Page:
return icon

What’s in a name?

Recent news of a maths professor at a US community college asking one of his students to “Anglicise” her name made headlines around the world, while the offending email was widely shared on social media.

 He has been placed on leave pending an investigation.

Illustrative image. – Photo:

Initially it seemed to be the usual obstacle many immigrants to the US or elsewhere face: your name may mean something quite beautiful in your mother tongue but absolutely not in English.

Millions of people coming from Asia to Europe or the US change the way their names are pronounced. Whereas people may leave their family names unchanged, their given name can be altered to accommodate new surroundings and culture and make it easier to fit in. Some people pick another name altogether, that’s easier for others to pronounce.

In Vietnamese, the woman’s name Bich Van means “Blue Cloud” but sounds like “Big Van” in English, so many with the name Van decide to go with Vanessa.

Dung means “Grace” and is a woman’s name, while Dung means "Bravery" and is a man’s name. But many people choose to add a Z just after the D (Dzung), as Dung in English is really not that pleasant.

And Thu Nga may translate as “Autumn Moon” but can sound like “Tuna” in English. If you don’t want to change the beautiful name your parents gave you, be prepared to be called "Tuna" in your new home.

In Vietnam there is a saying, “Nhập gia tùy tục”, meaning when you are in a new family, adapt to their customs, or similar to English proverb "When in Rome, do as the Romans do". Millions of people have done so to make it easier to assimilate.

As did Phuc Bui Diem Nguyen, who used to go by the name May but one day decided to use her legal name, which bears both of her parents’ family names and a two-word given name. Her given name means “Happy Blessing”, which reflects her parents’ joy over her coming into their lives as well as their wish that she experiences a life full of blessings.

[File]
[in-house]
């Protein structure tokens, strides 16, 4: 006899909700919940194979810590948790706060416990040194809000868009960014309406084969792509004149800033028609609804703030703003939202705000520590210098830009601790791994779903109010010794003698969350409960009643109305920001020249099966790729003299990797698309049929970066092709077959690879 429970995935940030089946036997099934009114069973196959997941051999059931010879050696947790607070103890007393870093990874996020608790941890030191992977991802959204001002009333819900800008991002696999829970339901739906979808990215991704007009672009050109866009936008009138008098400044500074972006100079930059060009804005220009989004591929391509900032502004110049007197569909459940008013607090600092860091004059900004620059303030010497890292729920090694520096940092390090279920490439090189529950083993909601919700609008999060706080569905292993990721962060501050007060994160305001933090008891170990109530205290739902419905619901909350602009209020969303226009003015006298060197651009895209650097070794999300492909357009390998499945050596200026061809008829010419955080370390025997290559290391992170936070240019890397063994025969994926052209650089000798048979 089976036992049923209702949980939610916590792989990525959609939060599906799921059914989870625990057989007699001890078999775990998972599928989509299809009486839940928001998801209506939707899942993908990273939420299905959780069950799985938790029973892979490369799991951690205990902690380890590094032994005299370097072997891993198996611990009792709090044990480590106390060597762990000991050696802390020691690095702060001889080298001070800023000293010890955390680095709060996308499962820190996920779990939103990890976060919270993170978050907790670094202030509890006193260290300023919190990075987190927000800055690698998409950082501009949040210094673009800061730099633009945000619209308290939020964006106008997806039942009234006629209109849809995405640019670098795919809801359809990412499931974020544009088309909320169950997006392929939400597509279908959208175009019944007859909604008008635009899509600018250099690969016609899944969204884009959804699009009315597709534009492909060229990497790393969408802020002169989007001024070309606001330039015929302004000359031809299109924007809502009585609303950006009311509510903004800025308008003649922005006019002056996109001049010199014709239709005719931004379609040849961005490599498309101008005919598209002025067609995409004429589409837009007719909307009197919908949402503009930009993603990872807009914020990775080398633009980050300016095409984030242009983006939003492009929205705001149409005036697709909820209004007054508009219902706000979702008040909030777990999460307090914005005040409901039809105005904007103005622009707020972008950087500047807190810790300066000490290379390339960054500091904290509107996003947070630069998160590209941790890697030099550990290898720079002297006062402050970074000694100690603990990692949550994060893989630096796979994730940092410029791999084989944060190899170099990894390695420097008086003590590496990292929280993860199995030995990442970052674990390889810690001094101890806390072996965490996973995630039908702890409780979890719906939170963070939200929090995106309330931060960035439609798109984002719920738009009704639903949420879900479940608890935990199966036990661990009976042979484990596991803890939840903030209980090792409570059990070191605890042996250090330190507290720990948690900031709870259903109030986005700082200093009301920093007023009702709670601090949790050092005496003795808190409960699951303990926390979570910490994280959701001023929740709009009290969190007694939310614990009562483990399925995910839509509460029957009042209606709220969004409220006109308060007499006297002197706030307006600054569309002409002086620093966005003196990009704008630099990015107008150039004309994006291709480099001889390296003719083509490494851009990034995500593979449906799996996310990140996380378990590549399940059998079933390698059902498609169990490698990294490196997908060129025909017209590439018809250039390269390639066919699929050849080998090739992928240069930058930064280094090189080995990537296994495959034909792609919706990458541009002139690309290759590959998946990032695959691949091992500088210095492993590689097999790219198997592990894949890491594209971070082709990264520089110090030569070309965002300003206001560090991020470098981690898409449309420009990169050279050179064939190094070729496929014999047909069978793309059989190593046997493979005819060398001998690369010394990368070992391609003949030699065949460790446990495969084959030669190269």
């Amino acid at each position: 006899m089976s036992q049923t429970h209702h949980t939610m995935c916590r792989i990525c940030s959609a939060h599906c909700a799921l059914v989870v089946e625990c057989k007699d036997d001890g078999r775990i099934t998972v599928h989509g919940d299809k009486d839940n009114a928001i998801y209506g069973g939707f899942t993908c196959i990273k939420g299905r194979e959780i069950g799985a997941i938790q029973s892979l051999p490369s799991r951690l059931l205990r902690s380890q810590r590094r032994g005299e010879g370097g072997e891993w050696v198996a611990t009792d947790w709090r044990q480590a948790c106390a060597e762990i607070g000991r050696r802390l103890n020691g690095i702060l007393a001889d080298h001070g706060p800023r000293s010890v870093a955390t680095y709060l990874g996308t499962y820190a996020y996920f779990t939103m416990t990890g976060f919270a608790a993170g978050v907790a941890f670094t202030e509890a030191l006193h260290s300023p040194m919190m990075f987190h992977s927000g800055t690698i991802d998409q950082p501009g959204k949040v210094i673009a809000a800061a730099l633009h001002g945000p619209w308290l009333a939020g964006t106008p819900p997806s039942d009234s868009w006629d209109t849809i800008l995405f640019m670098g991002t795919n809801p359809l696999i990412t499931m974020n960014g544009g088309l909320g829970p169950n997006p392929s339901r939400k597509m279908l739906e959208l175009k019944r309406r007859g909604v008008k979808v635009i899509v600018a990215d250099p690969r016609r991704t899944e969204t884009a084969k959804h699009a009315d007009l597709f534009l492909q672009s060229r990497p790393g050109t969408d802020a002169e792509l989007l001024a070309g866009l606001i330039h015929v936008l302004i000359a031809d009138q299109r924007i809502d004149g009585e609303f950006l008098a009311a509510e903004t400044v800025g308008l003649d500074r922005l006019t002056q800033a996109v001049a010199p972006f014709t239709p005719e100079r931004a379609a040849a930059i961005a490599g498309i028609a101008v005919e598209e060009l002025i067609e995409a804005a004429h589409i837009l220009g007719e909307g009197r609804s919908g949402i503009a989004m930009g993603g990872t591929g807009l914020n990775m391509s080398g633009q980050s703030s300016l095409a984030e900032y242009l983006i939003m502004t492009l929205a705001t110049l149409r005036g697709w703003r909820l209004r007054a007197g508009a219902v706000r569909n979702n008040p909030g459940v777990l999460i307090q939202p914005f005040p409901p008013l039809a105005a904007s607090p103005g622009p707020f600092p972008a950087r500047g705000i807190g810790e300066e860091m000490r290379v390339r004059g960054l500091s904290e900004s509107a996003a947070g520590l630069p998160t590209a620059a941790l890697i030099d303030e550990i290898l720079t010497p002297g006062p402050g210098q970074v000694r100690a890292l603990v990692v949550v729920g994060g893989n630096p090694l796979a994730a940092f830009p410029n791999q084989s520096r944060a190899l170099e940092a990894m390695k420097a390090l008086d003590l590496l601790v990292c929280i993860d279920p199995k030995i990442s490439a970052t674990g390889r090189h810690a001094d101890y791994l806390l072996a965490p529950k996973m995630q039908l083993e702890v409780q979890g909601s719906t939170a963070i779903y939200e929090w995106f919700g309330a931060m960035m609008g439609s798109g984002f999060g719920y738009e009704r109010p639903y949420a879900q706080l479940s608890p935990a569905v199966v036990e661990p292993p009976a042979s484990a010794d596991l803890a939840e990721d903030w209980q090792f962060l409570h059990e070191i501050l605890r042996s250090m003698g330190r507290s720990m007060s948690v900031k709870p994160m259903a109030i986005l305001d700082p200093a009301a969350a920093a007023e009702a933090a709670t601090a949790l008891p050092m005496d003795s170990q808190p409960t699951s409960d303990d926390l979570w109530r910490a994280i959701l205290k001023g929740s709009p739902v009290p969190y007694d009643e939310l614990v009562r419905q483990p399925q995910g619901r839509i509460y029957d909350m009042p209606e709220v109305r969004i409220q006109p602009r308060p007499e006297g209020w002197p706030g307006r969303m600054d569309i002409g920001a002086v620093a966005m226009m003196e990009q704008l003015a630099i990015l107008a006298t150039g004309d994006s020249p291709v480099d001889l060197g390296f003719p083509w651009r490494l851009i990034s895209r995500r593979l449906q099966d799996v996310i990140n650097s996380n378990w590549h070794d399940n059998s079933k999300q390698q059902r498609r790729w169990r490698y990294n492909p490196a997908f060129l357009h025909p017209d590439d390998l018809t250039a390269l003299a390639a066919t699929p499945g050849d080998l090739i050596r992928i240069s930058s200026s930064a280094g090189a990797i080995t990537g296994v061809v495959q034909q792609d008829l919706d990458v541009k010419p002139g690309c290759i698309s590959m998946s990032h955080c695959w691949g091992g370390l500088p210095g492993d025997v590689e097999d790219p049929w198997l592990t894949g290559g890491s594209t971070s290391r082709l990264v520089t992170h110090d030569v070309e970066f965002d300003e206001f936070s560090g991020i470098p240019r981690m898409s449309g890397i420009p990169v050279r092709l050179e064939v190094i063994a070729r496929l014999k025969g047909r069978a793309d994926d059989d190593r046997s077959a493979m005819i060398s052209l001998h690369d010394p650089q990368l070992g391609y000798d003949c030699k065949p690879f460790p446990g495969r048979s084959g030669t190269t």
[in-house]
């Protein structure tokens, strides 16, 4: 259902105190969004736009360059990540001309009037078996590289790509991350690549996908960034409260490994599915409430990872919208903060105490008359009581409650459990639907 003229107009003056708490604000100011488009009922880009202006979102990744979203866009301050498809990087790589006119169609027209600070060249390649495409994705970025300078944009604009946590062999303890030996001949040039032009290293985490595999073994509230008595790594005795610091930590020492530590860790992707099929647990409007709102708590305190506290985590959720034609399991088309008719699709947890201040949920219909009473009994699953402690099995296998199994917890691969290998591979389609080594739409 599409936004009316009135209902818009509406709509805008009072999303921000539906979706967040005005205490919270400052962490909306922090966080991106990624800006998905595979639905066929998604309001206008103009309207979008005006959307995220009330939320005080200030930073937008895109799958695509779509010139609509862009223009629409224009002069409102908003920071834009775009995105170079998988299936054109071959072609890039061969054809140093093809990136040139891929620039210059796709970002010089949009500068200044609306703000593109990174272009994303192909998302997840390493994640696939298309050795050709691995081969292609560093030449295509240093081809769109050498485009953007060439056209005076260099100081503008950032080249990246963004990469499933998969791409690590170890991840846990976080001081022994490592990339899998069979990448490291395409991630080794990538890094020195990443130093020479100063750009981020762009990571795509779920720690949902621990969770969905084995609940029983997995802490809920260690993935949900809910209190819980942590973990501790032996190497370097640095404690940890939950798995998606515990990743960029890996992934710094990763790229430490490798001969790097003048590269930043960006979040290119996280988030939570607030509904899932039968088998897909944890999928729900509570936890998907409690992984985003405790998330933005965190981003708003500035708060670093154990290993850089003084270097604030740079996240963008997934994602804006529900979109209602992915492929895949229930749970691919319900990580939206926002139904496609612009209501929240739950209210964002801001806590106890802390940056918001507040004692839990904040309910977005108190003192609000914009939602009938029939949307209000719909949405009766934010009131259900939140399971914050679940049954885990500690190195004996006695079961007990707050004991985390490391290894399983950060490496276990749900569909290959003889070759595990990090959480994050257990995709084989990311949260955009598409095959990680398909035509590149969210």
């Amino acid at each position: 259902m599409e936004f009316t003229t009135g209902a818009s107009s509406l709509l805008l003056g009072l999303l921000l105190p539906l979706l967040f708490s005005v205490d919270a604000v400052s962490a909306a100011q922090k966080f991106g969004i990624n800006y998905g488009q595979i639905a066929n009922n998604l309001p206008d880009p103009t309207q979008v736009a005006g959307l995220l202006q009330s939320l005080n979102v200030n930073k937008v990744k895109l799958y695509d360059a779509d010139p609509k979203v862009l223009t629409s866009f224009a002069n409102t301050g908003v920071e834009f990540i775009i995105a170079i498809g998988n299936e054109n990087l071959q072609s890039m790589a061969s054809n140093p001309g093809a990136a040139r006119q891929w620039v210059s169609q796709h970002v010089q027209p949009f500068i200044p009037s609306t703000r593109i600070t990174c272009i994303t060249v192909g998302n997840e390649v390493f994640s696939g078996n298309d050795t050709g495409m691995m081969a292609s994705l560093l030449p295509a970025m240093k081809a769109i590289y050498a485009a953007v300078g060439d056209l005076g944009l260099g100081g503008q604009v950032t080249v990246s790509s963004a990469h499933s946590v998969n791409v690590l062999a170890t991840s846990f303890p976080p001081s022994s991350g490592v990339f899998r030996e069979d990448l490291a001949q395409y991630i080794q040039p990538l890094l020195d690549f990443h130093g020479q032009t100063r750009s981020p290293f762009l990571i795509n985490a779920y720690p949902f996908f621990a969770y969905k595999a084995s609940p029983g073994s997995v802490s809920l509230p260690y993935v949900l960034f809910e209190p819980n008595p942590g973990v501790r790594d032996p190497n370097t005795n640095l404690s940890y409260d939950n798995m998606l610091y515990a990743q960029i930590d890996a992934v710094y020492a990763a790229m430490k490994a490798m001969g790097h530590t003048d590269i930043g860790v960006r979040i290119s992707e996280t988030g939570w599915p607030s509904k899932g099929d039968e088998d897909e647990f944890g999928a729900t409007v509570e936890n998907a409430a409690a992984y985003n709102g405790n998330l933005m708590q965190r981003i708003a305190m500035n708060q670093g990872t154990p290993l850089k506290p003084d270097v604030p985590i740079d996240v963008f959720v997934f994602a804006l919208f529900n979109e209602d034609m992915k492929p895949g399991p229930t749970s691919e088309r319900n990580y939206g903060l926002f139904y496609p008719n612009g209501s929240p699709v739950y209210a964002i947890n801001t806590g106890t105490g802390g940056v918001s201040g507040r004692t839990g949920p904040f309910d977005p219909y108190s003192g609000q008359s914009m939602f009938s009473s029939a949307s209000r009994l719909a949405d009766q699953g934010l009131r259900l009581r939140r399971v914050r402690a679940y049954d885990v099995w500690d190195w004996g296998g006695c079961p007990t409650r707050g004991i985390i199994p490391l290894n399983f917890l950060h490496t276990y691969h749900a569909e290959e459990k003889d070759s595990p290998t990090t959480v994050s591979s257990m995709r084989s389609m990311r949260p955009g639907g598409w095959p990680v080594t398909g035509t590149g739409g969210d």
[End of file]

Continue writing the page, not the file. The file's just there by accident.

Though people who were born speaking English tend to have the world accommodate their preferences, the college student mentioned above asked that she keep her original name, which put the professor out of his comfort zone. His request that she “Anglicise” her name literally meant finding another way to pronounce it or choosing a whole other name. But his insistence that she do so triggered not only the student but also others.

Problems with names are quite common. Staff in the tourism industry often have to ask visitors to repeat their names, and if it has another meaning in the local tongue then they may politely suggest the person temporarily changes it.

Many choose a new name that at least approximates their given name: Van becomes Vanessa in France and English-speaking countries, Ha becomes Hanya in Russia or Haly in Germany, and Giang becomes Gianna or Gianne in Italian.

In my graduate class many years ago was a girl from Russia whose name was Irina Slutsky. Needless to say, she was advised to change her family name on a regular basis.

At hotels, resorts, and foreign-owned companies in Vietnam, Singapore, China and beyond, employees may be asked to pick an English name, to make it easier for visitors or international managers to address them. And at international schools, children also take on an English name, to make it easier for the teachers.

It goes both ways, too. Many Americans, Canadians, Brazilians and others who have made a home in Vietnam have chosen a Vietnamese name. A famous Canadian called Joe went for Dâu (but Vietnamese call him something like Zoe instead), and authored a best-selling book entitled My Name is ‘Dâu’. Footballer Kesley Alves from Brazil picked the Vietnamese name Huynh (pronounced in the south, at least, as “Win”).

Another American-Vietnamese man wrote a book entitled John đi tìm Hùng, or “John in search of Hùng”, which shared his tales of returning to his roots and seeking his Vietnamese identity.

Unlike in the West, where parents may name their children after their own parents or someone else in the family tree, in Vietnam it’s considered unacceptable to give your children your name or the name of your parents.

In the past it was considered unacceptable to even say your parents’ names. You would also never know the names of your grandparents or other elders in the family, and on many occasions new parents opted for the name of a heretofore unknown dead relative, with much consternation ensuing.